The first time Scott asked me out, I had planned on saying no.
He, my friend (Paula), and I were all eating dinner out, and Paula got up to go to the bathroom. Purely based on the principle that women could use the facilities completely on their own without assistance, I intentionally remained at the table with Scott. The only downside was that I intuitively knew that he would take this opportunity to ask me out on a date.
As he built up his courage to ask the all-important question, I built up my courage to turn him down gently. But then something strange happened.
Scott asked the question in the perfect way. It could’ve been a friend thing, or it could’ve been a date. There was just that infinitesimally small sliver of differing interpretation that could’ve meant something else, and if I said no, I would not only look like an idiot, but it would probably be kind of mean. So I said yes.
I’ve long since forgotten the words he used in phrasing his question, but I now believe they had to be divinely inspired. If not for that perfect question in that perfect moment, we probably never would’ve gone out or become the amazing partners that we are in marriage, business, and life.
Now that I have some life experience behind me, I’ve learned that it wasn’t just that moment. It seems to me that people are focused entirely too much on knowing the answers when really, all the brilliance and power naturally exist in the questions themselves.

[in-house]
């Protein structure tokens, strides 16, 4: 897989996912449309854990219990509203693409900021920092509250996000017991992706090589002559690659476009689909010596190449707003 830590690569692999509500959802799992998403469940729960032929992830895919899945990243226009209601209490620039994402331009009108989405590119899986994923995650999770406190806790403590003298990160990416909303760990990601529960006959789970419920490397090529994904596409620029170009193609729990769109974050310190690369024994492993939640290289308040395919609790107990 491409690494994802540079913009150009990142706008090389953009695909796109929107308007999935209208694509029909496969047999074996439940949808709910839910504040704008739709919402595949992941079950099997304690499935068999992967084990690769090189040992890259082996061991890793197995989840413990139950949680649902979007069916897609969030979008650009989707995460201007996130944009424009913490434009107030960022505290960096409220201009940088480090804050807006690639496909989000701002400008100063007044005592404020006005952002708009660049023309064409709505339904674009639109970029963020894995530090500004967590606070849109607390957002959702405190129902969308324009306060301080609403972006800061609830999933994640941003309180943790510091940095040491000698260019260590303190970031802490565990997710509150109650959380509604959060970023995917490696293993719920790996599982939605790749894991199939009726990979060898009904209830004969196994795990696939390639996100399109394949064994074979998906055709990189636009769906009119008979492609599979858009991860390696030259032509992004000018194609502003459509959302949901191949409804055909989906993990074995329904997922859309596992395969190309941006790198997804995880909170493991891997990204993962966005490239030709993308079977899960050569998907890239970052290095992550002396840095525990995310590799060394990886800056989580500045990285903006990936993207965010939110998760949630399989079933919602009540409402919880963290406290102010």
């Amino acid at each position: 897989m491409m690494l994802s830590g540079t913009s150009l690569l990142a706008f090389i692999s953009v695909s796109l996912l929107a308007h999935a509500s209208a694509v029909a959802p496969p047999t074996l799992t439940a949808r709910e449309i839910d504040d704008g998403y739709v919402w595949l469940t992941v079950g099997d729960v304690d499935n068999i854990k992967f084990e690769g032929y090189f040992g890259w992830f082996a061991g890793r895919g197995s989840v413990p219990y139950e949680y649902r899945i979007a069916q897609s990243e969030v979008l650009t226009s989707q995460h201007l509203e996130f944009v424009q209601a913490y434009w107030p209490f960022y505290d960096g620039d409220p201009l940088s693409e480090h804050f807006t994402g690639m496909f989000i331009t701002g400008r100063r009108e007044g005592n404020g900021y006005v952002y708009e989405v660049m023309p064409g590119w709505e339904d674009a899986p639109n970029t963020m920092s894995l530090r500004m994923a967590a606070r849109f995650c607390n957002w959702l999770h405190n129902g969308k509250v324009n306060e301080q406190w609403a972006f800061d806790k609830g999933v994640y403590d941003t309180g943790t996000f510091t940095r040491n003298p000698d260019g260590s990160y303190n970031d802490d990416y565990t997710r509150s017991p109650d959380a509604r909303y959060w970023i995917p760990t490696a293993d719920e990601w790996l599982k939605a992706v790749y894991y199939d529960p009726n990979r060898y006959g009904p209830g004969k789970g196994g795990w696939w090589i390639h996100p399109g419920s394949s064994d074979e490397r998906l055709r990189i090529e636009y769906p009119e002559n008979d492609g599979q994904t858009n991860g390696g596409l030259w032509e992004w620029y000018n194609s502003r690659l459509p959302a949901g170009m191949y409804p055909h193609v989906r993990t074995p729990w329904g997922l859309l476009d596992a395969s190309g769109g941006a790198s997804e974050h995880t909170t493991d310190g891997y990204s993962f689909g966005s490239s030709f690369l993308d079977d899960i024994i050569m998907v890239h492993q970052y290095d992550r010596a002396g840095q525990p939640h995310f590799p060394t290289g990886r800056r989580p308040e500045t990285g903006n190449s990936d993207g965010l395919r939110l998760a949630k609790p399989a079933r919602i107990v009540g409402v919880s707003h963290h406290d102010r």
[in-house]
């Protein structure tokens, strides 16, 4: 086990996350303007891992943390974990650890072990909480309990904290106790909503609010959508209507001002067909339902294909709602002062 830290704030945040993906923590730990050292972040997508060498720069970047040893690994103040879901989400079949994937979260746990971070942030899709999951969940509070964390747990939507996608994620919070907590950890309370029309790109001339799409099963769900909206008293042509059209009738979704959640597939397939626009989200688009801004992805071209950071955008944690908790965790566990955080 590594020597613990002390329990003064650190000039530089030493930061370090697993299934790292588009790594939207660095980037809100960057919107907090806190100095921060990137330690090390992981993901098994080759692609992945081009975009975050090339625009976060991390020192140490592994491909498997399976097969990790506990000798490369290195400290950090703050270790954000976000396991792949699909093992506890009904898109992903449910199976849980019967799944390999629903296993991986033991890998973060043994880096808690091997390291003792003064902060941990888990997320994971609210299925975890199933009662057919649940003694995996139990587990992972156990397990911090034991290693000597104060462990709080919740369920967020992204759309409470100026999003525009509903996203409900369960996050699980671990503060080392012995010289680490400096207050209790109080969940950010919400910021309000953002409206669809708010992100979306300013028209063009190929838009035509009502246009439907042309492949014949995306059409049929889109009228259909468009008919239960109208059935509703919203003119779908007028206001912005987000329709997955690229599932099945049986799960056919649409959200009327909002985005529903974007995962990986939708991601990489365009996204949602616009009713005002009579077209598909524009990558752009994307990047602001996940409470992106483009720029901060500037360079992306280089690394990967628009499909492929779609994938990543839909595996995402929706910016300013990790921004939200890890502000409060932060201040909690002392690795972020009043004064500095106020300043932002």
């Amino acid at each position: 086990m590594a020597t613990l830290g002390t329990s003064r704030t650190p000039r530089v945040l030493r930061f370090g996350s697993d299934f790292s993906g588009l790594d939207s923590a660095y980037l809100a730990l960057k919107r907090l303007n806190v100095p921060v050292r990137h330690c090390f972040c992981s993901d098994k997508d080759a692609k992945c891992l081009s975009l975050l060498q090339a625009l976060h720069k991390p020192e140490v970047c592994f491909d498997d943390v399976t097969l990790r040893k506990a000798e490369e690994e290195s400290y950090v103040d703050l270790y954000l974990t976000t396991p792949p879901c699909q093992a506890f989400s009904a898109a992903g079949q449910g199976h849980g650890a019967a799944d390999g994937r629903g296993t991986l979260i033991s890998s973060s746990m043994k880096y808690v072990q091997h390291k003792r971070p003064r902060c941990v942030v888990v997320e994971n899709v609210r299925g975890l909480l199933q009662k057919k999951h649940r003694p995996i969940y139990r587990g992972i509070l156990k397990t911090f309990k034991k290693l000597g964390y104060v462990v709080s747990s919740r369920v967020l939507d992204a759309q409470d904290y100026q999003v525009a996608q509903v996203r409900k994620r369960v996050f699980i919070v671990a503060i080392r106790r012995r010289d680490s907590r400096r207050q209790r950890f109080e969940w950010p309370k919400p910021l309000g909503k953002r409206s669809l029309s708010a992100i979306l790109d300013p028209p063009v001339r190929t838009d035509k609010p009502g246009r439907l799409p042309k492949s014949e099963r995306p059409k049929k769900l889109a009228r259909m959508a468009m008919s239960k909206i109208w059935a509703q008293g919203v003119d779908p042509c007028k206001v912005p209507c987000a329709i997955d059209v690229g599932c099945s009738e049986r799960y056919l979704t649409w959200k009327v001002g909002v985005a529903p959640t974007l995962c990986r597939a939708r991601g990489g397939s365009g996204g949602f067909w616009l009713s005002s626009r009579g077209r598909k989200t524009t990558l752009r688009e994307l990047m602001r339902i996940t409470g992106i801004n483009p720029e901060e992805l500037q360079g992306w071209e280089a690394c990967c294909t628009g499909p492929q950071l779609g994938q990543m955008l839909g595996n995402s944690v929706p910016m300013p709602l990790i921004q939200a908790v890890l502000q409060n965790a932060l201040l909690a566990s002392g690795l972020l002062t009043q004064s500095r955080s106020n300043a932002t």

Questions build connection and help you understand the other person’s frame of mind, reasoning, and goals. It is often the case that the person who has asked you a question isn’t asking the question they should be asking, and usually it’s because they don’t realize there’s a deeper question to ask. I mean, you don’t know what you don’t know. Questions help you bridge that gap.
Instead of, “How much do you charge,” the real question should be, “Can you solve my problem?” (Pricing should always be the follow-up question, not the lead question.)
Or someone may ask, “Do you work with my accounting software,” when the real question they should be asking is, “Do you know how to help me streamline my processes, get me the information I need to make good decisions, and make my systems more effective so I can accomplish my goals and still have time to watch my kids play soccer?”
The best consultants and entrepreneurs I know spend the bulk of their day learning. They don’t take the questions at face value; they pivot and ask the real questions that haven’t been asked yet. They bombard people with questions all day long in their perpetual quest for the underlying “truth.” They’re seeking the “ah ha” light bulb that can bring everything together into business nirvana.
Why do you do what you do?
Where do you want to be?
What do you want to achieve?
Why do your customers buy from you?
What have you tried already, and why didn’t it work?
How can you make your product better?
Why, why, why, why, why?
And my personal favorite that comes up in our company over and over and over again… “Is there a better way?”
And here’s the thing, when you ask the right questions, you get magic.